Hi, Maangchi!

    It’s been 6 months since i last made this dish. I forgot how much kong biji to put in. Is it basically 1/2 cup soybean or how much?

    I haven’t got around to make more soy milk since my daughter left for college in March. So I was thinking of making my own tofu. I usually use 1 cup of dry soybeans soaked to double and use the milk to make tofu.

    Please advice how much biji to put in and how much stock to put in. I always have that stock handy.

    Thanks,

    Ima

  2. Cutemom Indonesia My profile page joined 3/13
    Posted January 7th, 2015 at 11:59 am | # |

    Rain finally come to my part of Indonesia. I made this with frozen pulp from soy milk that i make every other day. I can’t use up the pulp quickly enough. However with this recipe all i need to do is pull out frozen biji+frozen stock for soon dubu jigae, homemade kimchi w/ your recipe and 1 cooking portion of pork. Breakfast is served in the time it takes to cook rice in my rice cooker.

    This is an awesome dish to eat in a nippy weather. You’re absolutely right. Thanks for the great recipes

  3. Chelliescorp Japan My profile page joined 3/13
    Posted July 23rd, 2013 at 5:03 am | # |

    Hi maangchi,
    I love your recipes!! I wanted to know since I can’t find any soy beans–can I use Soy Milk instead?

  4. susanyu75 United States My profile page joined 8/11
    Posted August 19th, 2011 at 6:02 pm | # |

    i just made this with regular white onion and my porridge came out watery. I took out some extra liquid after finished and water kept on forming on top. Is it supposed to have water form on top?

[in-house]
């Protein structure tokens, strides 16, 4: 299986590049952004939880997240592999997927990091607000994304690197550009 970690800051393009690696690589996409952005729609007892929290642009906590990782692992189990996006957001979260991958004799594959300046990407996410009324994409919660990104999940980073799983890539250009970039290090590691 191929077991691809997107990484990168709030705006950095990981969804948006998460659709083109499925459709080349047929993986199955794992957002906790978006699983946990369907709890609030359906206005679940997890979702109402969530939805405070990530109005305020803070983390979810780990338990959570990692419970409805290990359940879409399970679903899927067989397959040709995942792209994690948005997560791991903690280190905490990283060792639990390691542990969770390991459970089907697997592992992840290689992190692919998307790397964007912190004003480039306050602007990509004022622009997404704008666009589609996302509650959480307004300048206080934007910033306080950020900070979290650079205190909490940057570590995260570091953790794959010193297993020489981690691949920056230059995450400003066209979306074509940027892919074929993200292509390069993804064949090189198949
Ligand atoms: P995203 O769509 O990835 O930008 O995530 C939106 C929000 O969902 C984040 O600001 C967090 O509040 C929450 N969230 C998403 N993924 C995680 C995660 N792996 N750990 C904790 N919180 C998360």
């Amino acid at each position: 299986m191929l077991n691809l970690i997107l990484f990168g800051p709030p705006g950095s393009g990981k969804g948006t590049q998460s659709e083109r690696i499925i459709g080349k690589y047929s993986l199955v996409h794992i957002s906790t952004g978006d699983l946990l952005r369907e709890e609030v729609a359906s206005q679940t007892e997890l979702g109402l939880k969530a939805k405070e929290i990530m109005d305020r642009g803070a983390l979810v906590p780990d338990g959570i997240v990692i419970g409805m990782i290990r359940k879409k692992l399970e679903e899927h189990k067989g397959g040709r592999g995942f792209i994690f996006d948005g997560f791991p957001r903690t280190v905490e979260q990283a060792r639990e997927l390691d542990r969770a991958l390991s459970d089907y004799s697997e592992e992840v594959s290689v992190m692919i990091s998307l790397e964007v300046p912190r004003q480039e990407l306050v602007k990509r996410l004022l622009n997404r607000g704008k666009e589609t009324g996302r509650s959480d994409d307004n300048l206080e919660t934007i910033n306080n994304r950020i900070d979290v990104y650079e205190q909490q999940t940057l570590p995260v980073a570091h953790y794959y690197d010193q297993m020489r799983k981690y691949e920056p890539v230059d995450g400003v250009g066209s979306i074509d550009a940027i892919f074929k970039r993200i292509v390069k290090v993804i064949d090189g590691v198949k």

Thanks!

  5. yujane United States My profile page joined 7/11
    Posted July 23rd, 2011 at 11:35 pm | # |

    Hi Maangchi!
    I’d love kongbisi jjige.
    I used to use salted shrimp and salt.
    I’m curious some fish sauce has msg

  6. kojima Brazil My profile page joined 7/11
    Posted July 11th, 2011 at 1:55 am | # |

    Can I use Japanese dashi, made from bonito and konbu?

  7. Erica S. Santa Barbara, California My profile page joined 1/11
    Posted February 13th, 2011 at 12:36 pm | # |

    Hi Maangchi!

    I notice that in the kongguksu recipe you cook the soybeans briefly and then remove the skins before grinding them up, but in this kongbiji jjigae recipe you don’t pre-cook or remove the soybean skins. Could you explain why you treat the soybeans differently for these two recipes? I haven’t done much cooking with soybeans before, and I would love to get a more nuanced understanding of the “hows” and “whys” behind these differences. Thank you so much for your wonderful recipes!

    Erica

  8. miyo Portland Oregon My profile page joined 1/11
    Posted January 19th, 2011 at 2:24 am | # |

    Emily! Thank you for this recipe! This is my favorite winter stew. Grandmom and Mom both grew up in North Korea and this is a very traditional northern dish.

    We add some sort of green – think it’s beet. And we eat it with salted shrimp. Mom has to stop me from eating so much of it due to the protein content, but MAN DO I LOVE biji.

    • Maangchi New York City My profile page joined 8/08
      Posted January 20th, 2011 at 7:25 am | # |

      I’m glad you enjoy the recipe. I haven’t made kongbijijjigae for months. Reading your post makes me feel like eating. yummy!

  9. mizunakat Phoenix, AZ My profile page joined 7/10
    Posted December 16th, 2010 at 3:26 am | # |

    I made this today and it has so far been the best Korean stew I have ever tasted! I used homemade kimchi made with Maangchi’s recipe. I omitted the pork because I am an on-again-off-again pescetarian. :) Even my fiancé very much enjoyed it, and he has a somewhat bland palate (we are working on this).

    Thank you, Maangchi, for posting this fantastic recipe!

    • Maangchi New York City My profile page joined 8/08
      Posted December 16th, 2010 at 8:11 am | # |

      I’m glad you enjoyed this recipe a lot. It’s very healthy and delicious stew. Thank you very much for your update! Cheers!